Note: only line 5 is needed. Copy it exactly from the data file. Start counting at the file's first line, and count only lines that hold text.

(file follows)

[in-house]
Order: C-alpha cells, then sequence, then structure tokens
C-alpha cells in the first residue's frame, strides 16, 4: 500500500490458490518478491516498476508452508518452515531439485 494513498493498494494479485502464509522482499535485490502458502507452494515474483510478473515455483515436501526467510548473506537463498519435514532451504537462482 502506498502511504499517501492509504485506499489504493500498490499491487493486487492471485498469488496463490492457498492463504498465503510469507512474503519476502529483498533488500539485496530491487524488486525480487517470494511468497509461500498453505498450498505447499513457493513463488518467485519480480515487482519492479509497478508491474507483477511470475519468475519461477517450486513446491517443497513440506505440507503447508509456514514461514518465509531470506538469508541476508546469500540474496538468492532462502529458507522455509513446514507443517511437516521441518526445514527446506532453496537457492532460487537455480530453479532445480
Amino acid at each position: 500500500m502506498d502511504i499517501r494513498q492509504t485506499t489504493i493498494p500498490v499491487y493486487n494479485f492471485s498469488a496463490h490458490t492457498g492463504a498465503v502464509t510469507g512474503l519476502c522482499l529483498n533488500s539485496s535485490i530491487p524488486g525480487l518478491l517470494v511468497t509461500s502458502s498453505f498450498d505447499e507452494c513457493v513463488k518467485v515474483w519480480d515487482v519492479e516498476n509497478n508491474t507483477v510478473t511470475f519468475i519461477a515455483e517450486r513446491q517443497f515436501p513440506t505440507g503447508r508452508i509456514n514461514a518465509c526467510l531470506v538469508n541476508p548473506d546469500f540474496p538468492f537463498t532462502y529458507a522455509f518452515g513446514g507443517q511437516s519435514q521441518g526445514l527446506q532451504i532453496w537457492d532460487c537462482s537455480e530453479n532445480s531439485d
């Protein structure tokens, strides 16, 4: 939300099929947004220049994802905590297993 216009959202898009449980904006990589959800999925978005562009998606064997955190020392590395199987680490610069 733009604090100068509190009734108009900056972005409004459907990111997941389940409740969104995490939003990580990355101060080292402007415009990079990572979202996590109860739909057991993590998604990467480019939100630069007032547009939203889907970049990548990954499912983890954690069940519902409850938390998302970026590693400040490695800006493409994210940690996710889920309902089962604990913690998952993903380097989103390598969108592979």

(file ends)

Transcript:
């Protein structure tokens, strides 16, 4: 939300099929947004220049994802905590297993 216009959202898009449980904006990589959800999925978005562009998606064997955190020392590395199987680490610069 733009604090100068509190009734108009900056972005409004459907990111997941389940409740969104995490939003990580990355101060080292402007415009990079990572979202996590109860739909057991993590998604990467480019939100630069007032547009939203889907970049990548990954499912983890954690069940519902409850938390998302970026590693400040490695800006493409994210940690996710889920309902089962604990913690998952993903380097989103390598969108592979």